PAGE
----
1. The Caucasian family, comprising the nations of Europe, some of the Western Asiatics, etc., have the head of the most symmetrical shape, almost round the forehead of moderate extent, the cheek-bones rather narrow, without any projection, but a direction downwards from the molar process of the frontal bone; the alveolar edge well rounded; the front teeth of each jaw placed perpendicularly; the face of oval shape, straight, features moderately prominent; forehead arched; nose narrow, slightly arched; mouth small; chin full and round.

"Head." topical outline.

2. The second is the Mongolian variety.

3. Ethiopian.

Bible concordance for HEAD.

4. Malay and South Sea Islanders.

5: American. The description of their peculiarities may be found in Prichard's Researches into the Physical History of Man, 2nd ed. 1, 167 sq. The reader may also consult Lawrence's Lectures on the Natural History of Man; J. Muller's Handbuch der Physiologie. But the most recent, if not the best work on the subject before us is Prichard's Natural History of Man (1843), a work which comprises and reviews, in the spirit of a sound philosophy, all that has hitherto been written and discovered on the origin, physical structure, and propagation over the earth of the race of man. In this invaluable work full details may be found of the methods of studying the human head of which we have spoken, and of some others, not less interesting in themselves, nor less valuable in their results (see particularly p. 116 sq.).

Definition of head

II. Scriptural References. — This part of the human body has generally been considered as the abode of intelligence, while the heart, or the parts placed near it, have been accounted the place where the affections lie (Ge 3:15; Ps 3:3; Ec 2:14). The head and the heart are sometimes taken for the entire person (Isa 1:5). Even the head alone, as being the chief member, frequently stands for the man (Pr 10:6). The head also denotes sovereignty (1Co 11:3). Covering the head, and cutting off the hair, were signs of mourning and tokens of distress, which were enhanced by throwing ashes on the head, together with sackcloth (Am 8:10; Job 1:20; Le 21:5; De 14:1; 2Sa 13:10; Es 4:1); while anointing the head was practiced on festive occasions, and considered an emblem of felicity (Ec 9:8; Ps 23:5; Lu 7:46). SEE ANOINT. It was not unusual to swear by the head (Mt 5:36). — Kitto, s.v. The phrase to lift up the head of any one, is to exalt him (Ps 3:3; Ps 110:7); and to return or give back upon one's head, is to be requited, recompensed (Ps 7:16; Joe 3:4; Eze 9:10; Eze 11:21; Eze 16:43; Eze 17:19; Eze 22:31). So, your blood be on your own heads (Ac 18:6); the guilt of your destruction rests upon yourselves (2Sa 1:16; 1Ki 2:33,37). The term head is used to signify the chief, one to whom others are subordinate; the prince of a people or state (Jg 10:18; Jg 11:8; 1Sa 15:17; Ps 18:43; Isa 7:8-9); of a family, the head, chief, patriarch (Ex 6:14; Nu 7:2; 1Ch 5:24); of a husband in relation to a wife (Ge 3:16; 1Co 11:3; Eph 5:23). So of Christ the head in relation to his Church, which is his body, and its members his members (1Co 12:27; 1Co 11:3; Eph 1:22; Eph 4:15; Eph 5:23; Colossians 11:18; 2:10, 19); of God in relation to Christ (1Co 11:3). Head is also used for what is highest, uppermost: the top, summit of a mountain (Ge 8:5; Ex 17:9-10; Ex 19:20). The mountain of the Lord's house shall be established at the head of the mountains, and shall be higher than the hills, i.e. it shall be a prince among the mountains (Isa 2; Isa 2). Four heads of rivers, i.e. four rivers into which the waters divide themselves (Ge 2; Ge 10). Head stone of-the corner (Ps 118:22), either the highest, forming the top or coping of the corner; or lowest, which forms the foundation of the building. SEE CORNER.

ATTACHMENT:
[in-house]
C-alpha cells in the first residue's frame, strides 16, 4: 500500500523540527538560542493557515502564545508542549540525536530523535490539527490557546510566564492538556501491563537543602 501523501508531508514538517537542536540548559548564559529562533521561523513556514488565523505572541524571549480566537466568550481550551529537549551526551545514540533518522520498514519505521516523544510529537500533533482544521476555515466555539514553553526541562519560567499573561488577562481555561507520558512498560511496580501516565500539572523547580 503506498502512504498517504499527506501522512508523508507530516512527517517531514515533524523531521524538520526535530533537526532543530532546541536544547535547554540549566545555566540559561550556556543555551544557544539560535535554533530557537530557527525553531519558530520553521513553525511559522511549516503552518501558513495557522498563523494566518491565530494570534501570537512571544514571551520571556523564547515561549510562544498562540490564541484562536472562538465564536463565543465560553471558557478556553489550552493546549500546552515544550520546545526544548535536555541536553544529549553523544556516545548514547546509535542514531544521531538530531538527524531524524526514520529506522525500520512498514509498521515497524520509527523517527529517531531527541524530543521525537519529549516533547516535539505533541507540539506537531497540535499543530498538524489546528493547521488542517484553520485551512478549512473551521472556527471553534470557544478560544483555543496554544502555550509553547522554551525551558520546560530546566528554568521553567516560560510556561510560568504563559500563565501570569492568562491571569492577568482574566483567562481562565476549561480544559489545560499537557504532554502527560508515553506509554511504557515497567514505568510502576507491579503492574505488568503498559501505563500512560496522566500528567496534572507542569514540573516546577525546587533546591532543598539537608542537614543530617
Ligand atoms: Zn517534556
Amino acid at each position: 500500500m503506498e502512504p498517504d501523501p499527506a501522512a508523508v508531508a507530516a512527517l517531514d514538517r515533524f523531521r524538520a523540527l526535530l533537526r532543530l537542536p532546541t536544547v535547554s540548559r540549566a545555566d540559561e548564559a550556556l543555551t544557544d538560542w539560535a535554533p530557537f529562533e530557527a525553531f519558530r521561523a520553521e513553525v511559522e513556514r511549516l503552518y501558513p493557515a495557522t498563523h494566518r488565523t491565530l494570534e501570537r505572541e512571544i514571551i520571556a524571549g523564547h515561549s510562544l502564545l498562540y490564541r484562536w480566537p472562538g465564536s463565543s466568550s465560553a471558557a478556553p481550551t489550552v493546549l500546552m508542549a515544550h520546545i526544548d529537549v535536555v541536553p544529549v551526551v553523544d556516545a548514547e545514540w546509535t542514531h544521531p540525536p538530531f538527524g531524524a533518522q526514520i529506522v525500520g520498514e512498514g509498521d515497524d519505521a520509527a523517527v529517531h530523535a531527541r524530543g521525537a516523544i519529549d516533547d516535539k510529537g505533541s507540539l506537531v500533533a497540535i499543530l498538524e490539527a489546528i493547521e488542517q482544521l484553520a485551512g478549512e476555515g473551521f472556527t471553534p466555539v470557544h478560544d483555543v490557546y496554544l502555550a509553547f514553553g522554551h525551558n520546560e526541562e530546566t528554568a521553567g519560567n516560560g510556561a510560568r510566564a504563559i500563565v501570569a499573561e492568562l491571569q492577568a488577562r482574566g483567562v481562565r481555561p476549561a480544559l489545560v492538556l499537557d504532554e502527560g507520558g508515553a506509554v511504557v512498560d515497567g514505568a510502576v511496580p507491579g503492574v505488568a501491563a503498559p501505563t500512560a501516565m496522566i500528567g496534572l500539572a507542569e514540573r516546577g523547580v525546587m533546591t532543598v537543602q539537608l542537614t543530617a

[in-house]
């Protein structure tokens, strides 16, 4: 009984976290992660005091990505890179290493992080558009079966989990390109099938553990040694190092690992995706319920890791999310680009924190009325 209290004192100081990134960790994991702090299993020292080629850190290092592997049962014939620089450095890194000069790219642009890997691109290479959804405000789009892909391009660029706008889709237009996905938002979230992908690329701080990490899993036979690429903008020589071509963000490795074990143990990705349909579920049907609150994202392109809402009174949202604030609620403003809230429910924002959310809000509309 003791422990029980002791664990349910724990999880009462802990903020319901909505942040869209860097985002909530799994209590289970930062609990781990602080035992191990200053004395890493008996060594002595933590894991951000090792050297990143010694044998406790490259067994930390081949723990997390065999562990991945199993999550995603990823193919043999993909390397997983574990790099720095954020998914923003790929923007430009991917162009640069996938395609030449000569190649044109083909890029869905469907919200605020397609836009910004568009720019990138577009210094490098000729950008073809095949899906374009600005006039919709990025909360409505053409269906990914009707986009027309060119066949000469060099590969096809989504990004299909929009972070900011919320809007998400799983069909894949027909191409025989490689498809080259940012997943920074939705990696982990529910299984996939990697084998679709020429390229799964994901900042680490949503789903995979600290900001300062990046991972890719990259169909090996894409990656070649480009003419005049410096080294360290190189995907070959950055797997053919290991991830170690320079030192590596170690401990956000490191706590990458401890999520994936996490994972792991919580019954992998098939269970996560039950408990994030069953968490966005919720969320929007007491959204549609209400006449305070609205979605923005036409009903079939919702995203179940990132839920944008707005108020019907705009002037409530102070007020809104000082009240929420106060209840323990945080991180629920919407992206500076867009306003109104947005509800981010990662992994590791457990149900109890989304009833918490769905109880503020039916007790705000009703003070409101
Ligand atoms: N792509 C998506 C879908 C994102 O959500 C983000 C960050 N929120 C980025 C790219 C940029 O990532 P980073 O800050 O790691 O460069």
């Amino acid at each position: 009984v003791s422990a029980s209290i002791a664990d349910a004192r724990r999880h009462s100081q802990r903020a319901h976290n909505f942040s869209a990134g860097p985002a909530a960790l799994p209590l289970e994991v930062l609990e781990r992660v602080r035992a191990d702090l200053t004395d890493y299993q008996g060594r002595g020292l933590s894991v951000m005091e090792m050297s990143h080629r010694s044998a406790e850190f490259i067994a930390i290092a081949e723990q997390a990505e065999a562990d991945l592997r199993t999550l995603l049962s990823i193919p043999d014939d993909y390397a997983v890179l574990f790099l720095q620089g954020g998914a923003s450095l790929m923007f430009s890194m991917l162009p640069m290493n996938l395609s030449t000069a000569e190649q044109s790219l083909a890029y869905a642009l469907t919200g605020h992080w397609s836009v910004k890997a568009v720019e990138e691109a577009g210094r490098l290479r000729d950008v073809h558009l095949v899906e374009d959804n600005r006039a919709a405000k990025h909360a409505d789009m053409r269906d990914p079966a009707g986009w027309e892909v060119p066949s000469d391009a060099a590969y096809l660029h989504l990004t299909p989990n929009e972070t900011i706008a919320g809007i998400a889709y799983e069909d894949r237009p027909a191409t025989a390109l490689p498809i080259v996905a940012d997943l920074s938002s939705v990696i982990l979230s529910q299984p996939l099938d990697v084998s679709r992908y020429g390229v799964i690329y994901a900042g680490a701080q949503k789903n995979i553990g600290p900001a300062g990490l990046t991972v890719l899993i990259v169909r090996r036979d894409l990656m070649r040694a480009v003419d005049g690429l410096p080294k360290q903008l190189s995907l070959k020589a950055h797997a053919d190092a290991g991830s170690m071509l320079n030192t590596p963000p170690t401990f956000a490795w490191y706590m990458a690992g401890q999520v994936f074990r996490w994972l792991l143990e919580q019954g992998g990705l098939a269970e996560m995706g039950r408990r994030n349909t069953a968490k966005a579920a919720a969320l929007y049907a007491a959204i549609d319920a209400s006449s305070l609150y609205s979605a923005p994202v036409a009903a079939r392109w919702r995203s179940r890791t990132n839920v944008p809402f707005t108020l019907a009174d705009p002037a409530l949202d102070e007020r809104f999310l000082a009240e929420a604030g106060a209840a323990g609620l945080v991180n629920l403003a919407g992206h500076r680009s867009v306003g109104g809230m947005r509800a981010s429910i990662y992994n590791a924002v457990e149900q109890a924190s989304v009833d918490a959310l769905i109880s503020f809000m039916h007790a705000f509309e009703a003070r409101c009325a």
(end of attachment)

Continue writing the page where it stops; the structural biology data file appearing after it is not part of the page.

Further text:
III. Hair of the Head (פֶּרִע) was by the Hebrews worn thick and full as an ornament of the person (comp. Eze 8:3; Jer 7:29); a bald head, besides exposing one to the suspicion of leprosy (Le 13:43 sq.), was always a cause of mortification (2Ki 2:23; Isa 3:17,24; comp. Sueton. Caes. 45; Domit. 18; Homer, Iliad, 2, 219; Hariri, 10, p. 99, ed. Sacy); among the priestly order it therefore amounted to a positive disqualification (Le 21:20; Mishna, Bechoroth, 7, 2); among the Egyptians, on the contrary, the hair was regularly shorn (Ge 41:14), and only allowed to go uncut in seasons of mourning (Herod. 2, 36). Hair so long as to descend to the shoulders, however, seems only in early times to have been the habit, in the male sex, with youth (2Sa 14:6; Joseph. Ant. 8, 7, 3; Horace, Od. 2, 5, 21; 3:20, 14). Men cropped it from time to time with shears (מוֹרָה תִּעִר; comp. Eze 44:20, and the κόμη μικρἀ of the Babylonians, Strabo 16:746). SEE NAZARITE. Among the late Jews long hair in men was esteemed a weakness (1Co 11:14; comp. Plutarch, Quaest. Rom. 14; Clem. Alex. Paed. 3, 106; Epiphaii. Haer. 68, 6; Jerome ad Ezech. 44); but it was otherwise in Sparta (Aristot. Rhet. 1, 9; Herod. 1, 82; Xenoph. Lac. 11, 3; comp. Aristoph. An. 1287 sq.); and to the priests any curtailment of it was forbidden (Otho, Lex. Rabb. p. 118; for the long hair on the Persepolitan remains, see Niebuhr, Trav. 2. 128; and for that of the Asiatic priests in general, see Movers, Phonic. 1, 682: on the Assyrian monuments it is always, in the case of natives at least, represented as long and elaborately curled; see Layard, passim). Only in cases of religious vows did males suffer it to grow uncut (Ac 18:18; see Kuinol, ad loc.). Females, on the contrary, set great value upon the hair (1 Corinthians 1. c.; compare Song 4:1; Lu 7:38; Joh 11:2 [Re 9:8]; Philostr. Ep. 26; Plutarch, De vit. cere al. 3; Harmer, 3:319; Rosenmüller, Morgenl. 6, 108; Kype, Observ. 2, 220). There were various modes of putting up the hair (Eze 44:20; comp. Herod. 4:175,191); and it was a statute that men should not cut off the earlocks (הִזָּקָן פּאִת, Le 19:27; A.V. "round the corners of the head"). Women, especially, were wont to curl the hair (Isa 3:24; see Gesen. ad loc.; comp. Serv. ad — En. 12, 98), and to braid it (2Ki 9:30; Judith 10:3; 1Pe 3:3; 1Ti 2:9; comp. Joseph. War, 4, 9, 10; Homer, II. 1, 330; 14:175; Harmer, 2, 381: to go with disheveled hair [passis crinibus] was a mark of grief, 3 Macc. 1:9; comp. Lu 7:38; Lightfoot,Opp. p. 1081; but rustic maidens often let the hair fall in loose tresses [דִלָּה, Song 7:6; comp. Anacr. 29, 7], merely bound with a ribbon), or even to interweave it with gems or other finery (Iliad, 17, 52), and in later times to ornament it most elaborately (see Lightfoot, Opp. p. 498; Hartmann, Hebr. 2, 208 sq.). SEE HEAD-DRESS. Even men sometimes appeared with curls (Joseph. Ant. 14, 9, 4; comp. War, 4, 9,10; Philo, Opp. 2, 479; Plutarch, Lycurg. 22), which, however, was generally disapproved (Philo, Opp. 2,.306, 479; Cicero, Sext. 8; Artemid. 2, 6; Martial, 2, 36; Phocyl. Sentent. 194 sq.; Clement Alexand. Pced. 3, p. 101). Combs are nowhere mentioned in the O.T. (other nations knew them, Ovid, Fast. 1, 405; Petron. Sat. 126; Apul. Asin. 2, p. 213; comp. Iliad, 14, 176), although they, as well as hairpins, are referred to in the Talmud (Hartmann, p. 224 sq.). Hair-powder was unknown to the ancients. On the other hand, they used to anoint the hair with costly oils (Ps 23:5; Ps 133:2; Mt 6:17; Lu 7:46; Joseph. Ant. 19:4, 1; as also non-Jewish nations, Plutarch, Pracepta cozjug. 29; Horace, 0. 2, 11, 16; 3:29, 2; Ovid, Ars Am. 1, 505; Tibul. 1, 751; Suetonius, Cces. 67; Apud. Metam. 2, 30, Bip.), and gave it a brilliant luster by a mixture of gold-dust in these unguents (Joseph. Ant. 8, 7, 3; comp. Lamprid. Commod. 17), as the hair of Orientals is generally black (Song 4:1; Song 5:11: David's rufous hair is named as peculiar, 1Sa 16:12). A common method of dressing the hair among many ancient nations (Pliny, 15:24; 23:32, 46; 26:93; 28:51; Athen. 12:542; Val. Max. 2, 1, 5; Diod. Sic. 5, 28; but not among the Greeks, Plutarch, Apopht. reg. p. 19, Tauchn.), and one highly esteemed by modern Orientals, namely, to stain it reddish-yellow by means of henna, SEE CAMPHIRE, although perhaps not unknown to the Hebrewesses (see Song 7:5), as an imitation of the generally prized golden locks (flavi crines) of antiquity (Iliad, 1, 197; 2, 642; Virg. En. 4, 549; Ovid, Fast. 2, 763; Stat. Achil. 1, 162; Petron. Sat. 105; Apul. — Metam. 2, 25, Bip.; see Brouckhus. ad Tibull. 1, 6, 8), was a practice that does not appear to have anciently prevailed in the East; and modern Arabs are only accustomed to dye the hair when gray (Niebuhr, Trav. 1, 303). False hair has been incorrectly inferred from the Mishna (Shabb. 6, 5), although used among the Medians (comp. Xenoph. Cyr. 1, 3, 2, κόμαι πρόσθετοι), and occasionally by old men (Ovid, Ars Am. 3, 16), or for some special purpose (Polyb. 102, 78; Petron. Sat. 110; Juven. Sat. 6, 120: Josephus condemns its use, περιθετὴ κόμη, Life, 11); but wigs, although common in ancient Egypt (see Wilkinson, Anc. Ey. 2, 325, 326, 329), are unknown in the modern East (see Nikolai, Ueb. d. falschen Haare u. Periicken in alt. u. n. Zeit. Berl. 1801; Heindorf, on Horat. Satir. p. 183; Beroald, on Apul. Met. p. 244; Fabric. Bibliogr. Antiq. p. 847). See generally Schwebel, De vett. in capillis ornandis studio (Onold. 1768). On the treatment of the hair in mourning, SEE GRIEF. See Junius, De coma, c. animad. Gruteri (Amst. 1708); Salmasius, De ccesarie viror. et coma mulier. (L. B. 1644) Henning, De capillis vett. (Magdeb. 1678). SEE HAIR.